Sooner or later, we all need to address the importance of percentages in tennis. This is particularly true if we want to improve our knowledge of the game, as well as our own games.
But before we can talk about percentages, we need to define what we mean by the term. The dictionary tells us that a percentage is a “proportion in one-hundredths: a proportion stated in terms of one-hundredths that is calculated by multiplying a fraction by 100.”
In tennis, we can define this by saying that if I hit a hundred balls and make 70 of them, my percentage is 70.
The concept is quite simple, and the mechanism behind improving this percentage is also simple.
For example, you could simply lower your first service speed, and in doing so increase the number of first servers you make. You could also aim for safe parts of the court or, as a longer term solution, improve your technique.
I sincerely believe that each of us knows the importance of improving our percentages. But let us look at exactly how others have done this, what their percentages mean, and how we can improve our own.
How did a phenomenal player like Federer, who is technically perfect, not manage to steadily increase his first service percentage over the years?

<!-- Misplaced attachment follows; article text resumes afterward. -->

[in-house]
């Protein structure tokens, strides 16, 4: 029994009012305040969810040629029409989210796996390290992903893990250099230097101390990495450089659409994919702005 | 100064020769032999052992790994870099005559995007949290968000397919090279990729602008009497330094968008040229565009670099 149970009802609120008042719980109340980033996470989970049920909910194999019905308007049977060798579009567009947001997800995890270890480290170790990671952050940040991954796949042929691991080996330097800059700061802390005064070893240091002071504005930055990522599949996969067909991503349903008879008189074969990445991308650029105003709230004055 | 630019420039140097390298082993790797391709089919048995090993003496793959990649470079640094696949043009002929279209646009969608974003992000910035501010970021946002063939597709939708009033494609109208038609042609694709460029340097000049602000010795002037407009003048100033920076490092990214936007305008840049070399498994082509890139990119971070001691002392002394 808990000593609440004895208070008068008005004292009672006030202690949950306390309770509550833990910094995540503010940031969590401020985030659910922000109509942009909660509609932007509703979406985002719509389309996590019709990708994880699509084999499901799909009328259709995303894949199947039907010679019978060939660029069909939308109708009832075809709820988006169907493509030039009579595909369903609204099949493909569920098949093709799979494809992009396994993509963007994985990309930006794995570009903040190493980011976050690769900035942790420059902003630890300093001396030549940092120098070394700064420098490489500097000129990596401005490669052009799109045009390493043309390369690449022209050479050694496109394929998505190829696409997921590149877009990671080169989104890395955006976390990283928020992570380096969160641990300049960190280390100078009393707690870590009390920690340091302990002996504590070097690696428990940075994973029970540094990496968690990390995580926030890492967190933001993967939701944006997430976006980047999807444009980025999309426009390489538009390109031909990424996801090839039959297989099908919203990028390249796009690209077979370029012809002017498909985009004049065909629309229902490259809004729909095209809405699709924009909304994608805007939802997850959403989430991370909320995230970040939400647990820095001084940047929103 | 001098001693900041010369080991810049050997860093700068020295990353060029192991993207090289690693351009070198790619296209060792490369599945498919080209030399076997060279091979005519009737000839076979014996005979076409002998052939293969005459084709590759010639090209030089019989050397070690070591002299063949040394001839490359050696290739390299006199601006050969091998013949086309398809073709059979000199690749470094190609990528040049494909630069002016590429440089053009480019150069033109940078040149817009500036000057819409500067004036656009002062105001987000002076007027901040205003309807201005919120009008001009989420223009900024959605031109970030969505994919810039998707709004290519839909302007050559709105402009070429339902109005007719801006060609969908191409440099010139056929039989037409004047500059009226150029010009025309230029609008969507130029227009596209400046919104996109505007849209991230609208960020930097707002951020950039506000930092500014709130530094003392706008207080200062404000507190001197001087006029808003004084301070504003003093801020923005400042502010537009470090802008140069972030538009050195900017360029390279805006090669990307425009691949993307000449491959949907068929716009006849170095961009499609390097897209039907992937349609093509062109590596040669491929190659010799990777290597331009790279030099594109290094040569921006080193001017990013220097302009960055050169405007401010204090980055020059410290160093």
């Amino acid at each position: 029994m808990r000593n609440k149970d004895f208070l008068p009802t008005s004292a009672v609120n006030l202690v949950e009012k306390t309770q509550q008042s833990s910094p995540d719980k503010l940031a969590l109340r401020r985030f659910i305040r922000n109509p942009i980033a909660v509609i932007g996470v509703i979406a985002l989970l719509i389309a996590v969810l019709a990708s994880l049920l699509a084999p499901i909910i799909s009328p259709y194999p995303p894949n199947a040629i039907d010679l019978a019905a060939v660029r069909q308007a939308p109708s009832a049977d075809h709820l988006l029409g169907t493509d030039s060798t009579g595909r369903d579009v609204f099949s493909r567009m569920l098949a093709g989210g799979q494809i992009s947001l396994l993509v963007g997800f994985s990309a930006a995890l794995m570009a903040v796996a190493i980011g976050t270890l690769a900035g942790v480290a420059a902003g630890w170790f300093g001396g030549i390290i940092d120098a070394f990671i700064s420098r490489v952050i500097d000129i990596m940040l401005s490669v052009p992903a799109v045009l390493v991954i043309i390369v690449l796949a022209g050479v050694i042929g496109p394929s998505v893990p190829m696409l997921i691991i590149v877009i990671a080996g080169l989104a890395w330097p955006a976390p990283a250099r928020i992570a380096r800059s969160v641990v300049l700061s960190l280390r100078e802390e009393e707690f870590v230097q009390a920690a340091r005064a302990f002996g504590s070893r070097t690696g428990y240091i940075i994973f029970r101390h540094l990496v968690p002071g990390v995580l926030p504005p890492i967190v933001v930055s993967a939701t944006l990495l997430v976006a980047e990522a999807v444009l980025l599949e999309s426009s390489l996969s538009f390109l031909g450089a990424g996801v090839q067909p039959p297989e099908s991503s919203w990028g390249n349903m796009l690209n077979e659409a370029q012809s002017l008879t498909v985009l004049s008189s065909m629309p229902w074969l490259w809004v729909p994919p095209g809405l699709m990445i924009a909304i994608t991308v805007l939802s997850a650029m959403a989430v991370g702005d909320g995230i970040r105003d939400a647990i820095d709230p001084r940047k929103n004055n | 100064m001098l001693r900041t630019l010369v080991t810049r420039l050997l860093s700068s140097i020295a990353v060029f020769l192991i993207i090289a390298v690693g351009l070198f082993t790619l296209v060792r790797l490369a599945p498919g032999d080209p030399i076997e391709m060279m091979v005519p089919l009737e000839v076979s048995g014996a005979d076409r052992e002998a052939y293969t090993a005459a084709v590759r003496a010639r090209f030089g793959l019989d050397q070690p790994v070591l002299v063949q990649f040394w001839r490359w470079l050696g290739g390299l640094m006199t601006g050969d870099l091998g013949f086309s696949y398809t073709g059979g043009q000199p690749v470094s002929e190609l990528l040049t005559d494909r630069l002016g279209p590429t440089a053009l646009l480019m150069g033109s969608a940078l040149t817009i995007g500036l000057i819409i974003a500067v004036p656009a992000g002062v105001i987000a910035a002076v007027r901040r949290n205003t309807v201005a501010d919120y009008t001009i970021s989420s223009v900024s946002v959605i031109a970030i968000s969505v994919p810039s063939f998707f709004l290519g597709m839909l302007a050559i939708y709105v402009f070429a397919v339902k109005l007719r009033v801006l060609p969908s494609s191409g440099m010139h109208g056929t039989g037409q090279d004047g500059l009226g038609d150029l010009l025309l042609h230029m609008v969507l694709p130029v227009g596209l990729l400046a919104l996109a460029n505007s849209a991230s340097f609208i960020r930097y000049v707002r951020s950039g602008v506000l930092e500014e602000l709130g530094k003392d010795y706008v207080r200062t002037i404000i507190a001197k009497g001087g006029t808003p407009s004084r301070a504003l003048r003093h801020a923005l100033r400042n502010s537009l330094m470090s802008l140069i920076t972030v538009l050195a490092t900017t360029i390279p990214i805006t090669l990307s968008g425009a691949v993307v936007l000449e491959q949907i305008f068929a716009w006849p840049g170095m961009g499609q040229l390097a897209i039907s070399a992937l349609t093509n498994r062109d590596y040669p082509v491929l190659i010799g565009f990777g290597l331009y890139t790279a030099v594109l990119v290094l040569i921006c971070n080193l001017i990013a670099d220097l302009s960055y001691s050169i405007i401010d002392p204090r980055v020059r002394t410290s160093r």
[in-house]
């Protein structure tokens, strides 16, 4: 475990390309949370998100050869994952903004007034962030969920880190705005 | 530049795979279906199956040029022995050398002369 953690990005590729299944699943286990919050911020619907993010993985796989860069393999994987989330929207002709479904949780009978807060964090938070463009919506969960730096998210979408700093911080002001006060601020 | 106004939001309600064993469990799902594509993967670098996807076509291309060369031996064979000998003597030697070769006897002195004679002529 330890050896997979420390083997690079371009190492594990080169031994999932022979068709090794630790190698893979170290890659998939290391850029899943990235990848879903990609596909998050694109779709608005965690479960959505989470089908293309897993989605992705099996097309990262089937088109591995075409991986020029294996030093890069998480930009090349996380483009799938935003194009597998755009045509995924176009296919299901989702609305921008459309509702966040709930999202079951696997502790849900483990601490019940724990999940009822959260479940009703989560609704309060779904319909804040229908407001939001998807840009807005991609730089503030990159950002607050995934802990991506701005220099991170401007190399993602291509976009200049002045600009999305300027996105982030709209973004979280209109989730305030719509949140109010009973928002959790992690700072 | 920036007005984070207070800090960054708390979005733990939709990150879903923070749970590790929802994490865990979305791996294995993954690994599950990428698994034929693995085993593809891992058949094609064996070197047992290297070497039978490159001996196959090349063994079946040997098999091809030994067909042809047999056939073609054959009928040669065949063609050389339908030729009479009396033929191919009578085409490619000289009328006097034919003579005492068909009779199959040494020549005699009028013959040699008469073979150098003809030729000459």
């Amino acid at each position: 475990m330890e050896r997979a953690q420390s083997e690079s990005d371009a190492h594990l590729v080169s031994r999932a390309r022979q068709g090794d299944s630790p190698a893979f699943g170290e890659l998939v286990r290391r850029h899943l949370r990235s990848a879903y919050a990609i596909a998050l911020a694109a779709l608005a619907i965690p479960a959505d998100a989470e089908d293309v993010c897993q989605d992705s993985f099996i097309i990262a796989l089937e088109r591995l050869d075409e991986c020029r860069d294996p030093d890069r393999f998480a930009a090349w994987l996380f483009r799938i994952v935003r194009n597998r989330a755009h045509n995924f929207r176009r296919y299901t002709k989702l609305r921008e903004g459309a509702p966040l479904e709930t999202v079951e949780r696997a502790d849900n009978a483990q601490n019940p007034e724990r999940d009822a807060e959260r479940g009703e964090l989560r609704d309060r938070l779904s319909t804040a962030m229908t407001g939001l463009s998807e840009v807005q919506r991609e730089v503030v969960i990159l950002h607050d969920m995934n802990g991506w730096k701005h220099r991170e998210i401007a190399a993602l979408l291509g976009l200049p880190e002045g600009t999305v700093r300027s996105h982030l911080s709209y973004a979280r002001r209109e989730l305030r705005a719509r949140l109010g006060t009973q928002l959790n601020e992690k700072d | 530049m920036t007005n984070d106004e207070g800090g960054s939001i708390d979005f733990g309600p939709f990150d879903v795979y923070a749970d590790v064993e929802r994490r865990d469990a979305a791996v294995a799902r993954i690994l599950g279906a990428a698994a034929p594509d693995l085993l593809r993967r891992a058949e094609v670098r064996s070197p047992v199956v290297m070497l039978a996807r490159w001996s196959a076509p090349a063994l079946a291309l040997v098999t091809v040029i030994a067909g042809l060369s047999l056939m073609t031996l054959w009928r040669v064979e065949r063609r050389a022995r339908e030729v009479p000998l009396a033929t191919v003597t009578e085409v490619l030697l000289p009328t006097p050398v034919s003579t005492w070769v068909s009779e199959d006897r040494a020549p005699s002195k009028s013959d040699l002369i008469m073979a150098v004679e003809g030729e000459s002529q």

Here, the concept of proportional and situational percentages come into play. Basically, with each and every point, the optimal percentages change, and we adjust our play accordingly. For example, if we decided to hit each serve very slowly, we would get a 100% success rate in terms of getting the ball into play, but we would not win many points.
Putting the concept of tennis percentages to use means attempting shots that are right for the moment, which have the greatest chance of ultimately winning us the point.
To be, or not to be?
– Is it better to hit an ace, or hit a high percentage first serve, and in doing so control the rally?
– Is it better to attempt a winning forehand, or just hit a solid forehand and come to the net to finish the point?
– Is it better to play defensively, with lots of top spin, or offensively and flat?
This is the dilemma.
Unfortunately, there is no single answer to cover every situation. We can only hope to understand each situation well enough so that we can employ the correct strategy each time.
Simply put, Federer doesn’t try just to try to hit every service into play. He could easily do so if he wanted to, but then he would not achieve what he wants to achieve with his serve: win the point. During the match, he constantly mixes up the angle and speed of his serve, and he does so to adjust to his opponent and each particular situation.
The choice is yours
In our example, we will insert a lot of variables. I would like you to think about it, and formulate your own opinion about what the right approach is.
Is it better to go for an ace
Is it better to hit your first serve at 70%?
What do you do if:
– You are in the lead four to one in the third set at 15-15 when
– Your opponent is very aggressive on your second serve and
– You have a strong wind in your favor and
– You’ve hit at least 3 aces and
– You lost the first set 4-1?
Write your choices in the comments, and next time we will analyze them and see what the best choices are.